Tue, Aug 06, 2019 - Page 2 News List

Groups petition against belt fish export plan

UNSUSTAINABLE:Responsible Fisheries Index founder Hsu Cheng-yu said that directly exporting the fish to China would result in overfishing and local prices would increase

By Chien Hui-ju and William Hetherington  /  Staff reporter, with staff writer

A poster urging the government to halt plans for directly exporting belt fish to China is pictured in Taipei yesterday.

Photo: Chien Hui-ju, Taipei Times

Academics and environmentalists yesterday petitioned the government to halt plans to export belt fish, also known as largehead hairtail, directly to China, and instead prioritize the domestic market.

Currently, the fish must go through customs in Kinmen County as part of the “small three links” policy, before being sent to Xiamen in China.

On July 24, the Fisheries Agency announced that it was planning an initial 14-day trial period during which frozen belt fish would be sent by ship directly to a Chinese port.

A joint statement opposing the plans was issued by Responsible Fisheries Index founder Hsu Cheng-yu (徐承堉), National Ilan University assistant professor Chen Yung-sung (陳永松), National Taiwan Ocean University associate professor Chan Man-se (詹滿色), the Society of Wilderness, the Homemaker’s Union Consumer’s Co-op and the Taiwan Environmental Information Association.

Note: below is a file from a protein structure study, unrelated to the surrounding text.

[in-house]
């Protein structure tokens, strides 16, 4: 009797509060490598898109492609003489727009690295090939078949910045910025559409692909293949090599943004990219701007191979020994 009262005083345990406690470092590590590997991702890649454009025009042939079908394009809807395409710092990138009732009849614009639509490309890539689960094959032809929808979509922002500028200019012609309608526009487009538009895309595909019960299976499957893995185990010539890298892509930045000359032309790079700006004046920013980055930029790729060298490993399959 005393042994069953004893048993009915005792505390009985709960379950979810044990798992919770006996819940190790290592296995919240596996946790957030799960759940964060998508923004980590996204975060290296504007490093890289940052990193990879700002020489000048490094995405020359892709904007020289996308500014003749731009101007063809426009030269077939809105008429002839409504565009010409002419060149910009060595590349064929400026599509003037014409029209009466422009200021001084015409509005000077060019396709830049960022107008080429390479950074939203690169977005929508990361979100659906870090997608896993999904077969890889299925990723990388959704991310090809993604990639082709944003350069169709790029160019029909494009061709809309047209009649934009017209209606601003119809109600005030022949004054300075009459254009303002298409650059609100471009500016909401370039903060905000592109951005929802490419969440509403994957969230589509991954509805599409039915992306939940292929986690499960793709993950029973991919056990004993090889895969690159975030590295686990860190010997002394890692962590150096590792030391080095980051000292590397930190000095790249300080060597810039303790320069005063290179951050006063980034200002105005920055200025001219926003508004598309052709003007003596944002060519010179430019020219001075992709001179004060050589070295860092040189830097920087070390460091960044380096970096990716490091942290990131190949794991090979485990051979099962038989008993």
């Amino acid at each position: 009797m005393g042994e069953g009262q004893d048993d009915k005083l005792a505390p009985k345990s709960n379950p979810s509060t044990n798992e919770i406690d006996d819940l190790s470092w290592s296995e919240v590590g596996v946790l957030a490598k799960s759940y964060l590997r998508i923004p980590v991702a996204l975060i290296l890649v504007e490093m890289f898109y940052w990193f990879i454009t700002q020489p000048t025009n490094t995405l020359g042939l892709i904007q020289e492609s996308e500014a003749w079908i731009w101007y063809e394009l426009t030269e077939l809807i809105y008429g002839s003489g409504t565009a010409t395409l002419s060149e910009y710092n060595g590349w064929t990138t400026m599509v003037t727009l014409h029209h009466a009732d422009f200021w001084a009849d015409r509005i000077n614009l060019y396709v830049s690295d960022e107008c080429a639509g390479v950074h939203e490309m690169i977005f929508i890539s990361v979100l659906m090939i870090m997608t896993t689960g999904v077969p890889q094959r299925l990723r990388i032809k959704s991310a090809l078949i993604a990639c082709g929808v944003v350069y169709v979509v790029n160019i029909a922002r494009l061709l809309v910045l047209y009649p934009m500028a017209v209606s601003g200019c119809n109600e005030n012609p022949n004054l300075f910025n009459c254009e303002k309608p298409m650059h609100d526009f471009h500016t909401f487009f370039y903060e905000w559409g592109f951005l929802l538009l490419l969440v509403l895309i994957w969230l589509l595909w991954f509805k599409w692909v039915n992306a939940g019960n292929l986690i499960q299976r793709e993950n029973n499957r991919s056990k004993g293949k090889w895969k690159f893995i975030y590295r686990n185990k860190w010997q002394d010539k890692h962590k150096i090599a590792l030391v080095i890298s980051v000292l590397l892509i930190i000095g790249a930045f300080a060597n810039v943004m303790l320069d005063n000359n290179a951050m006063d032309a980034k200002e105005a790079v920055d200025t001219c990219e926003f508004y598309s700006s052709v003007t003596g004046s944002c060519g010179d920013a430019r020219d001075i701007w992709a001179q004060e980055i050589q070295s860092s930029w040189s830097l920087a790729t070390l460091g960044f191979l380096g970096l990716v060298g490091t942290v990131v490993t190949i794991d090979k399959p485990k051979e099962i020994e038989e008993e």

The petition, which calls on the government to halt the plans to guarantee the sustainability of the nation’s fisheries, garnered 3,000 signatures in one day.

Hsu said that direct exports would reduce shipping costs and would result in a large increase in exports.

The government should hold a public hearing and should implement regulations on the quantity of fish that could be sold via direct export to China, he said, adding that the government should prioritize the domestic market.

The quantity of belt fish sold to China has increased rapidly over the past few years, from 36 tonnes in 2015 to 6,525 tonnes in 2017 and to 13,720 tonnes last year, Hsu said.

If the number continues to rise at the same rate it would result in overfishing, he said.

The government has not yet properly investigated the quantity of the fish caught, the amount exported and the size of the domestic market, he said.

Taiwan’s fishers have already seen a drop in the size of their belt fish catches, and the fish might become extinct if the government does not take control of the situation, Hsu said.

China pays less for the fish than the market price in Taiwan, but industry operators prefer to sell to China because it buys in large quantities, he said, adding that if the government does not control the sale of the fish to China the domestic price would increase, he said.

The Fisheries Agency yesterday said it was collecting feedback and would revise its plans afterward.

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